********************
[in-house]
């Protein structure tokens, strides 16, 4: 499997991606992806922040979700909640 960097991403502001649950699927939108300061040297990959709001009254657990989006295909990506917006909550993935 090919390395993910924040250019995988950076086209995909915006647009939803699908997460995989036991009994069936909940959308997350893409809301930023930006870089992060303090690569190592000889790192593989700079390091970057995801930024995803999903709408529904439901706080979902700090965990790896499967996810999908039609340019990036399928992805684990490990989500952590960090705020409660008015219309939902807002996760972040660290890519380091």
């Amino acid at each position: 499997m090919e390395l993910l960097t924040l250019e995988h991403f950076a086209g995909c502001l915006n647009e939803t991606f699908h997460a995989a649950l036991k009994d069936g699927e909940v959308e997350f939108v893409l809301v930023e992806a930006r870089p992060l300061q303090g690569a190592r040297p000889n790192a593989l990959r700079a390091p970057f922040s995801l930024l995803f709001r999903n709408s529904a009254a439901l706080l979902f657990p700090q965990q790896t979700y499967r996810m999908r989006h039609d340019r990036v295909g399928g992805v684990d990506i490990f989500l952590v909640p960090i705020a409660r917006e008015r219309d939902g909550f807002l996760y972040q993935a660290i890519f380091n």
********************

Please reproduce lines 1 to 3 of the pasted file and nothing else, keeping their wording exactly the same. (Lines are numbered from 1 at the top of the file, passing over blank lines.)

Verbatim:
[in-house]
């Protein structure tokens, strides 16, 4: 499997991606992806922040979700909640 960097991403502001649950699927939108300061040297990959709001009254657990989006295909990506917006909550993935 090919390395993910924040250019995988950076086209995909915006647009939803699908997460995989036991009994069936909940959308997350893409809301930023930006870089992060303090690569190592000889790192593989700079390091970057995801930024995803999903709408529904439901706080979902700090965990790896499967996810999908039609340019990036399928992805684990490990989500952590960090705020409660008015219309939902807002996760972040660290890519380091």
């Amino acid at each position: 499997m090919e390395l993910l960097t924040l250019e995988h991403f950076a086209g995909c502001l915006n647009e939803t991606f699908h997460a995989a649950l036991k009994d069936g699927e909940v959308e997350f939108v893409l809301v930023e992806a930006r870089p992060l300061q303090g690569a190592r040297p000889n790192a593989l990959r700079a390091p970057f922040s995801l930024l995803f709001r999903n709408s529904a009254a439901l706080l979902f657990p700090q965990q790896t979700y499967r996810m999908r989006h039609d340019r990036v295909g399928g992805v684990d990506i490990f989500l952590v909640p960090i705020a409660r917006e008015r219309d939902g909550f807002l996760y972040q993935a660290i890519f380091n």